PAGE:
You are destined to be nothing special, so you might as well accept it. That was the message from a prominent career counselor writing in a major news magazine awhile ago.
As he blithely put it, “Failures may help you realize you are average; not everyone can be a star.” And then, just to make sure you aren’t too hard on yourself, he smugly goes on to say “But plain folk are worthy too.” Thanks for the reassurance, pal.
This view that a special few of us are the chosen ones and everyone else is a dim wit is so 20th Century. It’s the career analogue to the hubristic self-indulgence that brought us the Great Recession.
For years, the sycophants of business school capitalism crowed that the wizards of Wall Street and the CEOs of corporate America were just so much smarter than the rest of us ordinary folk … only now we know they weren’t. They were Masters of Stupidity, which is a talent, I suppose, but not one that makes them a star.
What does that mean for the “average” working man and woman? Just this, you aren’t. Average, I mean. You and every other person on this planet have an extraordinary being living inside you, waiting for a chance to perform.
If you don’t believe that, think about Susan Boyle. She was a less than attractive Scottish spinster, until she strode out on the stage of a British television show and wowed the world with her voice. That talent has always been there, but she had never had the courage or the opportunity to express it.
In many respects, her experience is the way many of us live our careers. We leave our special talent unrecognized and unused because we lack either the self-confidence or the opportunity to expose it to the light of day.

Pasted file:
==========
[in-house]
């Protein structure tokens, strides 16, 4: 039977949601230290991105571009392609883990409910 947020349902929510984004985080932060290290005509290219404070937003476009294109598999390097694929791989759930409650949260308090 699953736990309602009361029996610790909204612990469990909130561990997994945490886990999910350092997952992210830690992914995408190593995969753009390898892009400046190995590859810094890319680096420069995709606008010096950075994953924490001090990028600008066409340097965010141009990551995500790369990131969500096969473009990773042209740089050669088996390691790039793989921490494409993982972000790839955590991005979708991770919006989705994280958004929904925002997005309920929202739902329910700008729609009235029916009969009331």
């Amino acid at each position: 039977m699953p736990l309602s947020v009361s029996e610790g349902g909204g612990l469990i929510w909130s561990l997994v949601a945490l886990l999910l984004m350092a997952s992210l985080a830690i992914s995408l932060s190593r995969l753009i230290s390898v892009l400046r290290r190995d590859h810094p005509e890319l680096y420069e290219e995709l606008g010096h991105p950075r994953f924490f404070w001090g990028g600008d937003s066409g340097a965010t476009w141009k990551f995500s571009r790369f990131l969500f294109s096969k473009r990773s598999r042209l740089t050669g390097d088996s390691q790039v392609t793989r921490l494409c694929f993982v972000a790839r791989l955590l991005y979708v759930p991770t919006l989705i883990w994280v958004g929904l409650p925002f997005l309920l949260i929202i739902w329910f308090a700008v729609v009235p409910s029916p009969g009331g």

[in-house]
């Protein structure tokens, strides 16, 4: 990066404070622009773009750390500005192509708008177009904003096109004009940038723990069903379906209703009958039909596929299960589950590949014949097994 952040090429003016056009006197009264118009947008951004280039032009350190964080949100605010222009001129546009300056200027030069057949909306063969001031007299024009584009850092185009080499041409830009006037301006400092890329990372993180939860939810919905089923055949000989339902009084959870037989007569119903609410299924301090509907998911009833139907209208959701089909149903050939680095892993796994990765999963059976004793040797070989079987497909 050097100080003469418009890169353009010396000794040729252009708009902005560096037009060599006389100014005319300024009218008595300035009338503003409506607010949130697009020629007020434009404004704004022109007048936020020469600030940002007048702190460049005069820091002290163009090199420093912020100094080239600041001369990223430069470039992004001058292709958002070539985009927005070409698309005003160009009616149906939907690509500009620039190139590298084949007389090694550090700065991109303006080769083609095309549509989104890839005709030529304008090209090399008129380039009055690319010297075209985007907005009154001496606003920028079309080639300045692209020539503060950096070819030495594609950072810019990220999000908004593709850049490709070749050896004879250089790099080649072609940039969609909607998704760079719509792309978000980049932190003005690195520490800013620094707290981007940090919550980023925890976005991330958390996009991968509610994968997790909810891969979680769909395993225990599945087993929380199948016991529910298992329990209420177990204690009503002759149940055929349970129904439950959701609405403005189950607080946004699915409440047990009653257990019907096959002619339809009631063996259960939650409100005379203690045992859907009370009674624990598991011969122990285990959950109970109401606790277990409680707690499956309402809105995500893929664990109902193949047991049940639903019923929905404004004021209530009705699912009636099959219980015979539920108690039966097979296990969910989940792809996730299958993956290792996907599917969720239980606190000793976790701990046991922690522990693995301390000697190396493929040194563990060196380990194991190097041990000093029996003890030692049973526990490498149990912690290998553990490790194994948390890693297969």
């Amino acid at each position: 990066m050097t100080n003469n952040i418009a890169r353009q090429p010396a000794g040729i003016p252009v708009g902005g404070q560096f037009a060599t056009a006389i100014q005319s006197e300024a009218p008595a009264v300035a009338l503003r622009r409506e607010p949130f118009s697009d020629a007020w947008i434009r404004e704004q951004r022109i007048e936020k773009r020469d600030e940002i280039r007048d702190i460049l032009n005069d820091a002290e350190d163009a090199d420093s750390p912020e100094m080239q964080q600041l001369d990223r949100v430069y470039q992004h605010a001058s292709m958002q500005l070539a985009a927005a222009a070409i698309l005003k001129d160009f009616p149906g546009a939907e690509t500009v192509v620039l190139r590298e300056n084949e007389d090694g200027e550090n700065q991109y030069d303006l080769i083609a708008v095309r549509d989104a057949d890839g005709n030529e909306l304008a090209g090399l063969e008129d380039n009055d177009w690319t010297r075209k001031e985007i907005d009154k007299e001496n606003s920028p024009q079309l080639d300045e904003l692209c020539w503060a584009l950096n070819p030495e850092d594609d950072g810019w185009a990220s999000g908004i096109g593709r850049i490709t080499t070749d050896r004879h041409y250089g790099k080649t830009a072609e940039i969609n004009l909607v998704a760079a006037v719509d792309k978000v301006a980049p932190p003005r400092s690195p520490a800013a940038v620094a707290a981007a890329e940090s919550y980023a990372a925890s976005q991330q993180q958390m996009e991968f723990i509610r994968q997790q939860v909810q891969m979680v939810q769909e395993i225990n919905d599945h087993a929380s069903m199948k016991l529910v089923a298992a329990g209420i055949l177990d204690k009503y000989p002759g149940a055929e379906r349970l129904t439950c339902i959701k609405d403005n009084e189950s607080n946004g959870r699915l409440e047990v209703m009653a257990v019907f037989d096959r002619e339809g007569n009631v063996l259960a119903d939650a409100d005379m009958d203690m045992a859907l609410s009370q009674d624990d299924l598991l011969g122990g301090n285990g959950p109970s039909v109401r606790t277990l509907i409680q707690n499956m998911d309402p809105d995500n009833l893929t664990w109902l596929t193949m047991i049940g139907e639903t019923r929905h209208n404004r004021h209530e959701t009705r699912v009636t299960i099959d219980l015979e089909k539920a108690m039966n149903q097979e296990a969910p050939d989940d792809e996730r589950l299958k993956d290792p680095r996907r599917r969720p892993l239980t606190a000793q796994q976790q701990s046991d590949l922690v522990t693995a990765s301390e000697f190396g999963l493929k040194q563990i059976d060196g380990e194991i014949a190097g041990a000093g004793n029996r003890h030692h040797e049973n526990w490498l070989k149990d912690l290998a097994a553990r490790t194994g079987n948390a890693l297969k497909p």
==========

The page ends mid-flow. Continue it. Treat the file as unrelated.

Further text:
We don’t think our talent is worthy enough to be a career. Or, we would rather keep up with the Madoffs than be the person we were meant to be. Or, worse, we buy into the nonsense of that condescending career counselor and accept the notion that we are simply beasts of burden with a vocabulary.
So, let me set the record straight. Every human being has talent. Whether you (or your kids) were selected for some elementary school’s Gifted and Talented program or not, you (and your kids) have a talent.
How can that be? Simple. Talent is not a test score or even the ability to perform on America’s Got Talent. Instead, talent is the capacity for excellence, and it is a attribute of our species. It is a gift with which we ALL have been endowed.
The only choice we have – the one that determines the caliber of our career – is whether we have the courage, the determination and the self-respect to bring that talent to work with us. Will we be the me in mediocre or the I in superior?
Note: To read more about Career Fitness and Career Activism, get my books, Work Strong: Your Personal Career Fitness System and The Career Activist Republic. Both are available at Amazon.com, in many bookstores and on Weddles.com.
Look for my new book, Walden 4G: A Novel About Rediscovering Hopefulness (and America’s Secret Utopia), due out next spring.